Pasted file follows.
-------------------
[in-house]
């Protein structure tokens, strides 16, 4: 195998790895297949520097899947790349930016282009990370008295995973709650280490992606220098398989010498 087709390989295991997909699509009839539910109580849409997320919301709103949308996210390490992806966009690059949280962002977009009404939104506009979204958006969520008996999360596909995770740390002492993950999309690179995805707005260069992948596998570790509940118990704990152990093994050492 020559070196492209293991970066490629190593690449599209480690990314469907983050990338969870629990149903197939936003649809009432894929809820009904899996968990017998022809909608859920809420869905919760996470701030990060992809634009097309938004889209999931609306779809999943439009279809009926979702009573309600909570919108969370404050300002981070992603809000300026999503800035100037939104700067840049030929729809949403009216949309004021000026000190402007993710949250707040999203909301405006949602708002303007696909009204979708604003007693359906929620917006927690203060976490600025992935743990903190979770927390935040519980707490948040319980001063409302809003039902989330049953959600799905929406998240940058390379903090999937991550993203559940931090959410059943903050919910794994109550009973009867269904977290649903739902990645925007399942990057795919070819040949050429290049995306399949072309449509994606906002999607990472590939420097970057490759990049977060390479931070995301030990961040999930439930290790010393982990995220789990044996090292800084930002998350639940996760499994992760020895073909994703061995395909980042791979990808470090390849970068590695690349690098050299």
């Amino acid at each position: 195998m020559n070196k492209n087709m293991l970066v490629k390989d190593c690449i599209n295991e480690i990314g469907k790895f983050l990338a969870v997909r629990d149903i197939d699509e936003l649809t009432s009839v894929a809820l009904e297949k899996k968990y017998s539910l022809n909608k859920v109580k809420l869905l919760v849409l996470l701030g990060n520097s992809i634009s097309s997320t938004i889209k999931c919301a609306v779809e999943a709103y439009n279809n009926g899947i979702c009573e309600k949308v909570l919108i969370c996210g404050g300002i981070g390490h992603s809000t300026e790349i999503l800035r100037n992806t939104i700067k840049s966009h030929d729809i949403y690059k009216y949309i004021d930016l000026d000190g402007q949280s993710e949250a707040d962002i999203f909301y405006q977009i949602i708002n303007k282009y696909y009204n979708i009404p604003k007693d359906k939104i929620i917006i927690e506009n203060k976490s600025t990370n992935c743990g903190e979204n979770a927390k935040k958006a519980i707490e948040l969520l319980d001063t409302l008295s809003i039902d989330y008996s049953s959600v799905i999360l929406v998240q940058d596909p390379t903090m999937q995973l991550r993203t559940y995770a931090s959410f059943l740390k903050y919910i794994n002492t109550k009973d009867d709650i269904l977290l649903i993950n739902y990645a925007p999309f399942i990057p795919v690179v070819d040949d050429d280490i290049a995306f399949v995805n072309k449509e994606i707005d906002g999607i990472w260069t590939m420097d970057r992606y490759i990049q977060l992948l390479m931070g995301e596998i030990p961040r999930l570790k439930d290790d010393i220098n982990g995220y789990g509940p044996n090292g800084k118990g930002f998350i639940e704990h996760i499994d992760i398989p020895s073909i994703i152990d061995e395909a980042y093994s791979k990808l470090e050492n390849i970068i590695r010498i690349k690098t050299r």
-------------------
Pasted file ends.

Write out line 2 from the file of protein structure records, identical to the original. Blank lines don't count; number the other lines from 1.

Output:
């Protein structure tokens, strides 16, 4: 195998790895297949520097899947790349930016282009990370008295995973709650280490992606220098398989010498 087709390989295991997909699509009839539910109580849409997320919301709103949308996210390490992806966009690059949280962002977009009404939104506009979204958006969520008996999360596909995770740390002492993950999309690179995805707005260069992948596998570790509940118990704990152990093994050492 020559070196492209293991970066490629190593690449599209480690990314469907983050990338969870629990149903197939936003649809009432894929809820009904899996968990017998022809909608859920809420869905919760996470701030990060992809634009097309938004889209999931609306779809999943439009279809009926979702009573309600909570919108969370404050300002981070992603809000300026999503800035100037939104700067840049030929729809949403009216949309004021000026000190402007993710949250707040999203909301405006949602708002303007696909009204979708604003007693359906929620917006927690203060976490600025992935743990903190979770927390935040519980707490948040319980001063409302809003039902989330049953959600799905929406998240940058390379903090999937991550993203559940931090959410059943903050919910794994109550009973009867269904977290649903739902990645925007399942990057795919070819040949050429290049995306399949072309449509994606906002999607990472590939420097970057490759990049977060390479931070995301030990961040999930439930290790010393982990995220789990044996090292800084930002998350639940996760499994992760020895073909994703061995395909980042791979990808470090390849970068590695690349690098050299």